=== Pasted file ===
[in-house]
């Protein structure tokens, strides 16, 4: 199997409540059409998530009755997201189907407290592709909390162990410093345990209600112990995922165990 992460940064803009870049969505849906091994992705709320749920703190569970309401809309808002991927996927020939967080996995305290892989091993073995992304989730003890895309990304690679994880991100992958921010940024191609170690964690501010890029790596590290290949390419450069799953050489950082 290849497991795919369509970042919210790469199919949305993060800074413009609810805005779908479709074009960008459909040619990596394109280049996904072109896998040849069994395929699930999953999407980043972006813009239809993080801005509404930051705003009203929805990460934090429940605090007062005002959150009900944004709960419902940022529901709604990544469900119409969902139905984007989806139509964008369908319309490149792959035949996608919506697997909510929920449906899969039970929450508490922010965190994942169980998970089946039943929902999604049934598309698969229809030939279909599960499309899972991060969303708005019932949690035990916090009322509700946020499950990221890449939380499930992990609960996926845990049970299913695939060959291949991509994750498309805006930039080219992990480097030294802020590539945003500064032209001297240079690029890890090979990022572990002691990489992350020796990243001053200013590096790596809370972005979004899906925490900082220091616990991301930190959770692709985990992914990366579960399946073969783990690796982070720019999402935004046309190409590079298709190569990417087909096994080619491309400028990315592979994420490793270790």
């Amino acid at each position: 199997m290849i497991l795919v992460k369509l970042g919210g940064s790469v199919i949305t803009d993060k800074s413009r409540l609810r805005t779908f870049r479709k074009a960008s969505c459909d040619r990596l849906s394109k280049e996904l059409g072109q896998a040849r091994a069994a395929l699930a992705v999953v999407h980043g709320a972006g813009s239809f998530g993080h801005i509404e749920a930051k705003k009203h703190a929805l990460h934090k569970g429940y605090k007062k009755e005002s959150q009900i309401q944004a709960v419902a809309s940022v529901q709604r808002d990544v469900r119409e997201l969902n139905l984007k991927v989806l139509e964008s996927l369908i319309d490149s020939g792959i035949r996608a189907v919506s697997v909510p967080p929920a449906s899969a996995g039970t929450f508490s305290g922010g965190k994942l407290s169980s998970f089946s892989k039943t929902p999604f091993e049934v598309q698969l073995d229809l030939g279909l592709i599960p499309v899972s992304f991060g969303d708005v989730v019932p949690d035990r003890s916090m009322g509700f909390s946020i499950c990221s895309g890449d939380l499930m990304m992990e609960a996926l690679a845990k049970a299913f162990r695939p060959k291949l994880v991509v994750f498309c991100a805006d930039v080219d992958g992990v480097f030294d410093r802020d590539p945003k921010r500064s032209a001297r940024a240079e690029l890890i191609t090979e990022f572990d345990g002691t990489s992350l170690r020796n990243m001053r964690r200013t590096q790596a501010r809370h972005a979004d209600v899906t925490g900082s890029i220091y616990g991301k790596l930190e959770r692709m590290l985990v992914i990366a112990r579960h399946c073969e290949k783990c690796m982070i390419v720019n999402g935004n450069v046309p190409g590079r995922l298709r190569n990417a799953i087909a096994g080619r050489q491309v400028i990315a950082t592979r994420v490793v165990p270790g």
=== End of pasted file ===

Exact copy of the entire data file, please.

[in-house]
């Protein structure tokens, strides 16, 4: 199997409540059409998530009755997201189907407290592709909390162990410093345990209600112990995922165990 992460940064803009870049969505849906091994992705709320749920703190569970309401809309808002991927996927020939967080996995305290892989091993073995992304989730003890895309990304690679994880991100992958921010940024191609170690964690501010890029790596590290290949390419450069799953050489950082 290849497991795919369509970042919210790469199919949305993060800074413009609810805005779908479709074009960008459909040619990596394109280049996904072109896998040849069994395929699930999953999407980043972006813009239809993080801005509404930051705003009203929805990460934090429940605090007062005002959150009900944004709960419902940022529901709604990544469900119409969902139905984007989806139509964008369908319309490149792959035949996608919506697997909510929920449906899969039970929450508490922010965190994942169980998970089946039943929902999604049934598309698969229809030939279909599960499309899972991060969303708005019932949690035990916090009322509700946020499950990221890449939380499930992990609960996926845990049970299913695939060959291949991509994750498309805006930039080219992990480097030294802020590539945003500064032209001297240079690029890890090979990022572990002691990489992350020796990243001053200013590096790596809370972005979004899906925490900082220091616990991301930190959770692709985990992914990366579960399946073969783990690796982070720019999402935004046309190409590079298709190569990417087909096994080619491309400028990315592979994420490793270790």
């Amino acid at each position: 199997m290849i497991l795919v992460k369509l970042g919210g940064s790469v199919i949305t803009d993060k800074s413009r409540l609810r805005t779908f870049r479709k074009a960008s969505c459909d040619r990596l849906s394109k280049e996904l059409g072109q896998a040849r091994a069994a395929l699930a992705v999953v999407h980043g709320a972006g813009s239809f998530g993080h801005i509404e749920a930051k705003k009203h703190a929805l990460h934090k569970g429940y605090k007062k009755e005002s959150q009900i309401q944004a709960v419902a809309s940022v529901q709604r808002d990544v469900r119409e997201l969902n139905l984007k991927v989806l139509e964008s996927l369908i319309d490149s020939g792959i035949r996608a189907v919506s697997v909510p967080p929920a449906s899969a996995g039970t929450f508490s305290g922010g965190k994942l407290s169980s998970f089946s892989k039943t929902p999604f091993e049934v598309q698969l073995d229809l030939g279909l592709i599960p499309v899972s992304f991060g969303d708005v989730v019932p949690d035990r003890s916090m009322g509700f909390s946020i499950c990221s895309g890449d939380l499930m990304m992990e609960a996926l690679a845990k049970a299913f162990r695939p060959k291949l994880v991509v994750f498309c991100a805006d930039v080219d992958g992990v480097f030294d410093r802020d590539p945003k921010r500064s032209a001297r940024a240079e690029l890890i191609t090979e990022f572990d345990g002691t990489s992350l170690r020796n990243m001053r964690r200013t590096q790596a501010r809370h972005a979004d209600v899906t925490g900082s890029i220091y616990g991301k790596l930190e959770r692709m590290l985990v992914i990366a112990r579960h399946c073969e290949k783990c690796m982070i390419v720019n999402g935004n450069v046309p190409g590079r995922l298709r190569n990417a799953i087909a096994g080619r050489q491309v400028i990315a950082t592979r994420v490793v165990p270790g």